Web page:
|First||Name: Chen Youliang|
|Fourth||Allegiance: Great Han|
|Sixth||Died: 23 August 1363|
Chen Youliang (traditional Chinese: 陳友諒; simplified Chinese: 陈友谅; pinyin: Chén Yǒuliàng)(1320 – August 23, 1363) was Cheng Kun's apprentice. He served the Beggars' Sect as a spy for his master, and manipulated Song Qingshu into betraying Wudang. He defected to the Ming Cult after Cheng Kun's defeat but betrayed the cult eventually.
In 1357, Chen proclaimed himself "King of Han" in Jiangzhou (江州; present-day Jiujiang, Jiangxi), and emperor the next year after Xu Shouhui died. His era name, as well as his empire's name, was "Dahan" (大漢; literally "Great Han"). For 1359 to 1363 Chen's fleet was the strongest on the upper Yangtze River. His power was at least as great as that of another rebel state, Wu, led by Zhu Yuanzhang, founder of the Ming Dynasty.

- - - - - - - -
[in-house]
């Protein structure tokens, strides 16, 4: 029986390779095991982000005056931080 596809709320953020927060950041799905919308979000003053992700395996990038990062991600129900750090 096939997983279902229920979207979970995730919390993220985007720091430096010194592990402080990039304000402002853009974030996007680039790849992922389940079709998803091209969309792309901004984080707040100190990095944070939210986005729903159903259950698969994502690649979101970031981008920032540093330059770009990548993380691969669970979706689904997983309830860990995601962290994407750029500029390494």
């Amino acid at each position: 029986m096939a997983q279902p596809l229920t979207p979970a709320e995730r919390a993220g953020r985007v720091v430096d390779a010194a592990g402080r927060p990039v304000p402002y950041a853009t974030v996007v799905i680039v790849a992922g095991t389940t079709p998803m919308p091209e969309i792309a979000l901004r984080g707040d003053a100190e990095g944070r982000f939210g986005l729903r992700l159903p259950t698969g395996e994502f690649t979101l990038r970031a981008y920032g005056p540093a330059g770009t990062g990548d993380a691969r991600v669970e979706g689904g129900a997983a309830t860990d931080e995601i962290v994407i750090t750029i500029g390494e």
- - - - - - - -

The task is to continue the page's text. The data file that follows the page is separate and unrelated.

In 1360 the Dahan fleet and army began a long war against Wu forces - based at that time in Jiqing (present-day Nanjing) and was later renamed "Ming" in 1368. An attack on the Wu capital was defeated thanks to excellent Wu intelligence (likely due to the defection of part of the Dahan fleet earlier in the year).
The war continued till the climactic Battle of Lake Poyang where the Wu fleet narrowly defeated the larger fleet of Dahan after three days of fighting.
A month after the battle at Lake Poyang, the Dahan fleet tried to break out from Lake Poyang, during the resulting ship battles Chen was killed (he was alleged to have died from an arrow wound in the head). He was 43 years old at the time of his death.
As his crown prince Chen Shan (陳善) had been captured, Chen Youliang was succeeded by his second son, Chen Li, who was soon attacked by the fleet and army of Wu. The conquest of Dahan took an additional two years but by April 1365 the Dahan empire was gone and all its lands were now part of now part the Wu power base.